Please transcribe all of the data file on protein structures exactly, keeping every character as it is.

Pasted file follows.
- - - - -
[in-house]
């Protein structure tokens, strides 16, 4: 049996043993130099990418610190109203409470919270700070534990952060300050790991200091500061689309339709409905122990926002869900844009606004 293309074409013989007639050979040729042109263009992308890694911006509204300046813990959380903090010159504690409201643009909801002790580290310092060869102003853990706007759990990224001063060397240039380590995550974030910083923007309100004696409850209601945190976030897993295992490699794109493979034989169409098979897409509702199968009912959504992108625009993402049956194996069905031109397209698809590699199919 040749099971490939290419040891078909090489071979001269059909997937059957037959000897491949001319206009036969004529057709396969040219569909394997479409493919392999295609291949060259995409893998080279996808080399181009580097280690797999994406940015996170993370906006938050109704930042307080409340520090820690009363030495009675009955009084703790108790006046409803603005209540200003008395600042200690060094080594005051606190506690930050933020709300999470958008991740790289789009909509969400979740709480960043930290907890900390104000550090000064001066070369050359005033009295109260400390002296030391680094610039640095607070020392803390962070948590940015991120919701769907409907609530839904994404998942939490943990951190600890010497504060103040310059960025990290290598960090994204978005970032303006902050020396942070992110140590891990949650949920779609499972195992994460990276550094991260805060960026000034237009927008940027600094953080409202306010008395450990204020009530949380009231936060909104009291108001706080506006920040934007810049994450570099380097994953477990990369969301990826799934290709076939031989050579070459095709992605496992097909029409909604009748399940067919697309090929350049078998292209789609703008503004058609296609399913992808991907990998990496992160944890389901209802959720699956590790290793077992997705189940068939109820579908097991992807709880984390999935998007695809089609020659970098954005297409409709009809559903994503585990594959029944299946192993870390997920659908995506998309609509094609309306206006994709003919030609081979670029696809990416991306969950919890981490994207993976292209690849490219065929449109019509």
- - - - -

[in-house]
């Protein structure tokens, strides 16, 4: 049996043993130099990418610190109203409470919270700070534990952060300050790991200091500061689309339709409905122990926002869900844009606004 293309074409013989007639050979040729042109263009992308890694911006509204300046813990959380903090010159504690409201643009909801002790580290310092060869102003853990706007759990990224001063060397240039380590995550974030910083923007309100004696409850209601945190976030897993295992490699794109493979034989169409098979897409509702199968009912959504992108625009993402049956194996069905031109397209698809590699199919 040749099971490939290419040891078909090489071979001269059909997937059957037959000897491949001319206009036969004529057709396969040219569909394997479409493919392999295609291949060259995409893998080279996808080399181009580097280690797999994406940015996170993370906006938050109704930042307080409340520090820690009363030495009675009955009084703790108790006046409803603005209540200003008395600042200690060094080594005051606190506690930050933020709300999470958008991740790289789009909509969400979740709480960043930290907890900390104000550090000064001066070369050359005033009295109260400390002296030391680094610039640095607070020392803390962070948590940015991120919701769907409907609530839904994404998942939490943990951190600890010497504060103040310059960025990290290598960090994204978005970032303006902050020396942070992110140590891990949650949920779609499972195992994460990276550094991260805060960026000034237009927008940027600094953080409202306010008395450990204020009530949380009231936060909104009291108001706080506006920040934007810049994450570099380097994953477990990369969301990826799934290709076939031989050579070459095709992605496992097909029409909604009748399940067919697309090929350049078998292209789609703008503004058609296609399913992808991907990998990496992160944890389901209802959720699956590790290793077992997705189940068939109820579908097991992807709880984390999935998007695809089609020659970098954005297409409709009809559903994503585990594959029944299946192993870390997920659908995506998309609509094609309306206006994709003919030609081979670029696809990416991306969950919890981490994207993976292209690849490219065929449109019509």